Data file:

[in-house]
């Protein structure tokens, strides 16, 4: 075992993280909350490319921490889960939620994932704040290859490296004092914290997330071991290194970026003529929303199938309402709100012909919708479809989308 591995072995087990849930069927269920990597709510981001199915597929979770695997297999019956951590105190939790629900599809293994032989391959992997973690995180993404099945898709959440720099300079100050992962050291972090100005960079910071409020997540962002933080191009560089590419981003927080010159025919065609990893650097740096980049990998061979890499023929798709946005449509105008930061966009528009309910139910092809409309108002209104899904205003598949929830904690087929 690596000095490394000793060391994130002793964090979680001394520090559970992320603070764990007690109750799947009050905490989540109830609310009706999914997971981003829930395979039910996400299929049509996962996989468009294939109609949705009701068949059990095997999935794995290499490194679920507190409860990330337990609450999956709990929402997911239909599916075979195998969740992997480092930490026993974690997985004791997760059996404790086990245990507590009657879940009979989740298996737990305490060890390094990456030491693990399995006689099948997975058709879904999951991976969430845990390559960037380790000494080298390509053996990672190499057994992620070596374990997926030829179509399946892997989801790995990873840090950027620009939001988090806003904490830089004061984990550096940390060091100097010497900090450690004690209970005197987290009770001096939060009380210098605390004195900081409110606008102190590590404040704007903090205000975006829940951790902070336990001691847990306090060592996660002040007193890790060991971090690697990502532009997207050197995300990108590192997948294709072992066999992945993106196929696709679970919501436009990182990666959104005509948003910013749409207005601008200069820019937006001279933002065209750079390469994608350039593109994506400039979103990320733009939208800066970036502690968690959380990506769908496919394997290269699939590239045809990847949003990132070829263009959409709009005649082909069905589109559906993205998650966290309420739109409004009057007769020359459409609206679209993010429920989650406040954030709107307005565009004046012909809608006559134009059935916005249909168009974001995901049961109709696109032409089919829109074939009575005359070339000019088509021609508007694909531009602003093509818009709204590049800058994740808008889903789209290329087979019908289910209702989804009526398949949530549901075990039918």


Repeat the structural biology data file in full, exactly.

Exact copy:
[in-house]
């Protein structure tokens, strides 16, 4: 075992993280909350490319921490889960939620994932704040290859490296004092914290997330071991290194970026003529929303199938309402709100012909919708479809989308 591995072995087990849930069927269920990597709510981001199915597929979770695997297999019956951590105190939790629900599809293994032989391959992997973690995180993404099945898709959440720099300079100050992962050291972090100005960079910071409020997540962002933080191009560089590419981003927080010159025919065609990893650097740096980049990998061979890499023929798709946005449509105008930061966009528009309910139910092809409309108002209104899904205003598949929830904690087929 690596000095490394000793060391994130002793964090979680001394520090559970992320603070764990007690109750799947009050905490989540109830609310009706999914997971981003829930395979039910996400299929049509996962996989468009294939109609949705009701068949059990095997999935794995290499490194679920507190409860990330337990609450999956709990929402997911239909599916075979195998969740992997480092930490026993974690997985004791997760059996404790086990245990507590009657879940009979989740298996737990305490060890390094990456030491693990399995006689099948997975058709879904999951991976969430845990390559960037380790000494080298390509053996990672190499057994992620070596374990997926030829179509399946892997989801790995990873840090950027620009939001988090806003904490830089004061984990550096940390060091100097010497900090450690004690209970005197987290009770001096939060009380210098605390004195900081409110606008102190590590404040704007903090205000975006829940951790902070336990001691847990306090060592996660002040007193890790060991971090690697990502532009997207050197995300990108590192997948294709072992066999992945993106196929696709679970919501436009990182990666959104005509948003910013749409207005601008200069820019937006001279933002065209750079390469994608350039593109994506400039979103990320733009939208800066970036502690968690959380990506769908496919394997290269699939590239045809990847949003990132070829263009959409709009005649082909069905589109559906993205998650966290309420739109409004009057007769020359459409609206679209993010429920989650406040954030709107307005565009004046012909809608006559134009059935916005249909168009974001995901049961109709696109032409089919829109074939009575005359070339000019088509021609508007694909531009602003093509818009709204590049800058994740808008889903789209290329087979019908289910209702989804009526398949949530549901075990039918």